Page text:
MANILA - The OCTA Research Group on Tuesday warned that a COVID-19 surge in Metro Manila has begun ahead of the holidays as it urged the public to observe minimum health standards.
The capital region's reproduction rate, or the number of people in a population on average infected by a virus carrier, has increased to 1.15 from 1.06 since last week and "continues to rise," the researchers said.
"It is in this light that we believe, based on our analysis of the data and of the past trends in the NCR (National Capital Region) that a surge in its early stages has already started in the region. This is a serious cause for concern," they said.
The surge may still be reversed or mitigated but the public and government must "act now and act as one collectively," the group said.
It urged the public to avoid crowded and enclosed areas and refrain from joining or organizing social gatherings this holiday season.
"While we must and we will celebrate Christmas, we should do so safely and responsibly, not just to ensure our own safety and well-being, but that of our families and our community," it said.
"There is evidence from Europe and North America that increased social mixing among households are driving the second wave of COVID-19 in these parts of the world."
The group urged the national and local governments to strictly monitor and enforce minimum health standards such as physical distancing, wearing of face mask and face shields, proper hygiene, and discouraging large gatherings to reverse the rise of infections in communities.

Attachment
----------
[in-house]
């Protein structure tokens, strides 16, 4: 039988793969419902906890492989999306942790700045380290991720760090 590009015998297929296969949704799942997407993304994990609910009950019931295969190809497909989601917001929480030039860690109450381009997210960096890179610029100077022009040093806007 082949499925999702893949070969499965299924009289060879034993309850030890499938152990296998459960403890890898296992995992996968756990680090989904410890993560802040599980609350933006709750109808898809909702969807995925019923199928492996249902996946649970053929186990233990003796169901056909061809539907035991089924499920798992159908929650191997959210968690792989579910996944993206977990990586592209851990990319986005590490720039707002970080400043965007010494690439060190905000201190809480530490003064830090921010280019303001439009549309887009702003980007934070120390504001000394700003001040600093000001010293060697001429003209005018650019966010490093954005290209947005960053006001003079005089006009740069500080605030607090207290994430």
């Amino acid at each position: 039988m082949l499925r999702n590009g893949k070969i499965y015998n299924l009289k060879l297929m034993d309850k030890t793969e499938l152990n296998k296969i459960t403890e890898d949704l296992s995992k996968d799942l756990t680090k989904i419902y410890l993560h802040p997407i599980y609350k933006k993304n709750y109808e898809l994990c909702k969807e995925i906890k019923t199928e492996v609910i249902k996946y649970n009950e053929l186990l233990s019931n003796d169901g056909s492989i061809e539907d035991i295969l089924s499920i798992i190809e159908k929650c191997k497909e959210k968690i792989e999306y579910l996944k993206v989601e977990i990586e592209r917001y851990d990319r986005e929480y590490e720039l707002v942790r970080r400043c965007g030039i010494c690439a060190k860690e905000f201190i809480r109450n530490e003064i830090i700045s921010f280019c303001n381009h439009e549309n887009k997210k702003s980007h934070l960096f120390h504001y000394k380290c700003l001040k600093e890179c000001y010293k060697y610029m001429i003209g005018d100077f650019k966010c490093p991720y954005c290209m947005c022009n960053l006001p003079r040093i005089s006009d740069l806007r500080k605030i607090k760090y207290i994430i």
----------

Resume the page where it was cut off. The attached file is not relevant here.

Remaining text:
It advised officials of areas of concern and the national government to begin preparing its public health systems and personnel by increasing its healthcare capacity.
Aside from virus epicenter Metro Manila, other areas of concern are Rizal, Bulacan, Isabela, Leyte, Pangasinan, South Cotabato, and Negros Oriental.
"In areas of concern in the NCR and around the country identified in this report, we urge the local government units concerned to further intensify their efforts at testing, tracing, and isolation to reverse the increase in transmissions in their communities," the group said.
The enforcement of stricter border controls and more aggressive and effective localized lockdowns are "urgently needed to suppress further viral transmissions," the group added.
"Effective and stricter border controls must be in place to mitigate COVID-19 transmissions within and between provinces. Together with more effective screening and other controls in our ports and airports, this will be crucial to supporting the governments plans to expand domestic as well international travel in the country," it said.